Often, Christopher—at this point out of relationships and back to his old monklike ways—and I would pull someone else into our friendship for a time. Usually, a really good-looking, virile male. The crowning glory of this lot was Ananda. The first time I met him, I cried. It was at the raw-food restaurant where Christopher worked. Ananda had been on the island a while, long enough to get someone pregnant and through an abortion, practice lots of martial arts with a long sword, and achieve a deep, tawny glow. After we were introduced, he sat down at the tree-stump-slice table and looked at me with the clearest, bluest, most all-seeing eyes. The tears came instantly.

Though we had just met, he reached out and squeezed my hand and nodded, smiling at me with a dizzying, cosmic kind of love while I wept. For what, I still don’t know—love lost, love never found, deprivation, lust, loneliness, disconnection, hope? When we all got up to leave, Ananda hugged me with his whole body, lifting me off the ground. I knew then that I wanted him. Bad.

But I was celibate. And my no-sex plan had already firmed into a promise.

“No more, not right now,” it said.

And even more annoying, it turned out Ananda was celibate too, also for spiritual, soul-enhancing reasons. Argh.

This didn’t stop us, though, from having a spirit-blowing—though utterly nonsexual, with nary a kiss—romance. He even shared my roomy garage for a while. I read him my goddessy poetry, he taught me Qigong. We sparred, then wrestled. A lot. In our typical Maui garb (me, bikini and sarong; him, baggy martial-arts pants, no shirt). But we only ever touched each other on the most neutral body parts.

“You’re one of the biggest loves of my life,” he told me one night on my futon, the green mountains out behind us in the dark. Soon he left the island for a while and when he returned, it wasn’t the same.

My distance maintained, I moved into a cottage where giant avocados thudded on the roof.

Celibacy is a lot like nothingness. When Westerners initially hear about nothingness, they think it means a literal and total absence, and it’s hard to wrap the brain around a philosophy that seems based on an empty shopping cart or a room without furniture. But my understanding now is that it’s a rich place of unseeable somethingness, filled with the gentlest kind of invisible softness. That’s where I go when I meditate, when I fall past my body in yoga, when I glide into true prayer. For the most part, I wasn’t alone in my celibacy; it wasn’t an empty room. It was a rich space in which to unfurl my many broken hearts—they break in layers, I think, a palimpsest of loss. It was a space in which I could start to see my true self, instead of looking to hot, semi-sensitive men to hold up the mirror.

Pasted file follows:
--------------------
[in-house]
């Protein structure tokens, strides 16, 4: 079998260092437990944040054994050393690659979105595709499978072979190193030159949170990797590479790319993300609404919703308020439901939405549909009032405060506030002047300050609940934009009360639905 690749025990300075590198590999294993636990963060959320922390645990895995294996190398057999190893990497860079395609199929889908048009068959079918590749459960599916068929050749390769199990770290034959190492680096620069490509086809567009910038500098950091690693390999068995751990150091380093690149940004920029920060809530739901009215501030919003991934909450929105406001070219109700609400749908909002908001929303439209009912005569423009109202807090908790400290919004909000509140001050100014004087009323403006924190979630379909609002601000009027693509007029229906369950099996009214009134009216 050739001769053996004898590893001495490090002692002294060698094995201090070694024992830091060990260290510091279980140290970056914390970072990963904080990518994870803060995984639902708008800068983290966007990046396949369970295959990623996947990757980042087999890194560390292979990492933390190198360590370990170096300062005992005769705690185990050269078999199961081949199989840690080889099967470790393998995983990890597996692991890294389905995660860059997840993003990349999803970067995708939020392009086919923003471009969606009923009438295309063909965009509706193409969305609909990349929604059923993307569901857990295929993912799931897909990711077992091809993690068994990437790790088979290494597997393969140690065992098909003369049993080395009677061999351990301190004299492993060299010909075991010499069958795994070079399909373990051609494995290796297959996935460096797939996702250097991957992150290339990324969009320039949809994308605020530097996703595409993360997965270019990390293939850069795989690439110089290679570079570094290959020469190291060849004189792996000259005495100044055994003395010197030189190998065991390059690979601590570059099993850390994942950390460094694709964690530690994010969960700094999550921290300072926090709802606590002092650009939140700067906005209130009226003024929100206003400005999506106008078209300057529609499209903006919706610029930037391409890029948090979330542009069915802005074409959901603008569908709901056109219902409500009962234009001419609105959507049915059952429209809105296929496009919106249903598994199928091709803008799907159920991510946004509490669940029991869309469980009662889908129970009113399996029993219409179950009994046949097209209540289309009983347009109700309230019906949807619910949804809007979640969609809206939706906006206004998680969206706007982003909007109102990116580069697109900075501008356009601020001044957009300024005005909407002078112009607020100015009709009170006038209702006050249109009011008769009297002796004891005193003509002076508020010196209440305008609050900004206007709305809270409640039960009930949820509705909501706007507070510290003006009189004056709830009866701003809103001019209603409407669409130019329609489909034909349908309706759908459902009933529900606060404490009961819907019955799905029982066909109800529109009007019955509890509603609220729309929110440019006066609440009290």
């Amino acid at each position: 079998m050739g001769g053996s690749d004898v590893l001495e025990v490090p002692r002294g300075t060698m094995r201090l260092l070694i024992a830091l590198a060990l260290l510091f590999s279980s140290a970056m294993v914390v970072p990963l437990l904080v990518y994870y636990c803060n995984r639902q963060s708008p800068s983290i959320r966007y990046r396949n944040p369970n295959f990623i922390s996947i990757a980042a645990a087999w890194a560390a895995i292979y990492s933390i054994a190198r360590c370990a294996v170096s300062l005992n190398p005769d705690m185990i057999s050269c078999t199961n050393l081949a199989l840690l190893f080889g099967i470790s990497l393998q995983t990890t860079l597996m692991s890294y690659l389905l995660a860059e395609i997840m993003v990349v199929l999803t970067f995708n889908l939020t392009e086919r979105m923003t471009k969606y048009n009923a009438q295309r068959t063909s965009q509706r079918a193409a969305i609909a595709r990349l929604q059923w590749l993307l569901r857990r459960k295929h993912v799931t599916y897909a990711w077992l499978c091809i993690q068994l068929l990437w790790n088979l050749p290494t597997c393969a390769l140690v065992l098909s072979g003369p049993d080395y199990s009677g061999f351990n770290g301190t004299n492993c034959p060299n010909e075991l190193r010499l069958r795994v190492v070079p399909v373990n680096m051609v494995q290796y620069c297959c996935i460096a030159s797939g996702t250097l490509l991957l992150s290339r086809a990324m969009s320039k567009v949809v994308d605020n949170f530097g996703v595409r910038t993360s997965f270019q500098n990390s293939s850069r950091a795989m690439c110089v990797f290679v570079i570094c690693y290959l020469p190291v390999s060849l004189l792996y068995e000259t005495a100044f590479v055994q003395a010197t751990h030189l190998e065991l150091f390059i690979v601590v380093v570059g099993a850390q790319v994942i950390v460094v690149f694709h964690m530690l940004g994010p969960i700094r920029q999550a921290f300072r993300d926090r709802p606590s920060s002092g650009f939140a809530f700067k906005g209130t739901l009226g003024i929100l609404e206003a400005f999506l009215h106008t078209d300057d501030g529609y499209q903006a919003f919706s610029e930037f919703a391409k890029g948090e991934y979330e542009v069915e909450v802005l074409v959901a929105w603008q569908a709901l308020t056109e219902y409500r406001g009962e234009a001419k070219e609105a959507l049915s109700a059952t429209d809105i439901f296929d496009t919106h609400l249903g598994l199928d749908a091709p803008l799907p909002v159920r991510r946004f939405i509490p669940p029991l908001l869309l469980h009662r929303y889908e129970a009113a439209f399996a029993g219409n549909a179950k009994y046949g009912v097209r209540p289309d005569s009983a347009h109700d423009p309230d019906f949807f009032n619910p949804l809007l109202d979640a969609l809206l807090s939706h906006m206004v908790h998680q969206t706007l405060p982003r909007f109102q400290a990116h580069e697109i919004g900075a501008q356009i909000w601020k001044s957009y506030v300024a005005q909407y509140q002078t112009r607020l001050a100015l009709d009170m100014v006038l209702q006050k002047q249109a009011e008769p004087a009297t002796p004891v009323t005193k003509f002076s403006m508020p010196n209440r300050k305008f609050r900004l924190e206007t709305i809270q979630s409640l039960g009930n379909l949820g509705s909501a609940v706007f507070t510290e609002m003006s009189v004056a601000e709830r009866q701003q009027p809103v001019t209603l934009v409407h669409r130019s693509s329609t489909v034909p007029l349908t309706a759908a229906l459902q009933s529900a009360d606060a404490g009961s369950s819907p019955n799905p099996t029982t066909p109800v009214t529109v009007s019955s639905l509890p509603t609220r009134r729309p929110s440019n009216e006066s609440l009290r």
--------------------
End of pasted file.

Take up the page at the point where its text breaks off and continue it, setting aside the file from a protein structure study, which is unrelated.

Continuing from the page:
I was beginning to feel, in the words of James Redfield in The Celestine Prophecy, like an “O.” The book explains how most people are “C”s: When they’re not in relationships, they face god, getting their nourishment from spirit. When they meet someone they dig, they try to get their needs met by sucking energy from the other person instead. The ideal, writes Redfield, is to be an “O” and to meet another “O” so as to experience spirit individually and together.

I was starting to feel my “C” close when Christopher asked if I, maybe, could possibly be interested in a relationship with him—the most ambivalent invitation I have ever almost received.

I sort of said yes; he was my best friend. I’m sure it was no coincidence that I broke my fast with someone who ultimately left me (another heart layer, crack) for celibacy.

Though we were together for more than a year, even our most sexual moments and all of our attempts at loving each other like lovers felt essentially chaste. Christopher is now a Franciscan brother, having renounced sex and money and possessions; he wears a robe and bowl cut and isn’t allowed to speak to single women, including me. I railed against his choice, but, ironically, I spent the next four years doing what he was doing, only with cuter hair and less brown: more celibacy.

I moved back to my hometown of New York City. Eventually I turned 30.

It was almost as though I had to protect myself from the usual twentysomething relationships, sexual disasters, and adventures. Like there was a part of me that couldn’t have withstood the pain of that. It was also fun party conversation: “I haven’t had sex in four years.” “No way!”

Now, I’m in a relationship approaching the two-year mark. I’ve been ill for several months, though, and the sex has necessarily dropped away. I don’t miss it as much as I think I should. My now-ex Christopher once quoted someone who told him, “Don’t have sex with anyone unless you would want to be them.” This was because, he explained, of the deep psychic energy exchange that happens during sex.

Maybe that’s why my default setting seems to be celibacy, even though I’ve had fantastic, copious sex. Maybe I’m protective of my deepest layer, the layer that comes undone in true, soul-baring, embarrassingly intimate lovemaking. Sometimes I think maybe I’m better somehow, like a camel who can go ages without water, and that means I’m disciplined in a way that others—and even myself in most areas of my life—are not.

Or perhaps I am, in spirit, like the ever-celibate Joan of Arc. Then again, I adore my partner and I love the nourishment and pleasure that committed company—and monogamous, loving sex—provides. Maybe it’s time to break the spell of the hypnotic guy at the ashram who told me I was meant to be chaste, forever.

I recently surfaced an article from my saucy sex-columnist days. It started with a letter from a man who wondered whether, after four years of spiritual celibacy, he should give in or hold on.

My published advice, brimming with youthful certainty, to him was: “We are all sexy little earthbound creatures made of skin and spirit and we must dig it all because, baby, we are it all. As for your dilemma—darling, your heart knows what’s up. This could be a time of turbo-celibacy or it could be time to peruse all immediate associates for a vibe that vibrates.

But really, no choice has any sort of essential betterness except the one that gets all yer internal voices nodding in unbridled unison.”

Amen, sister.


Valerie ReissBreathe: Giving It Up for God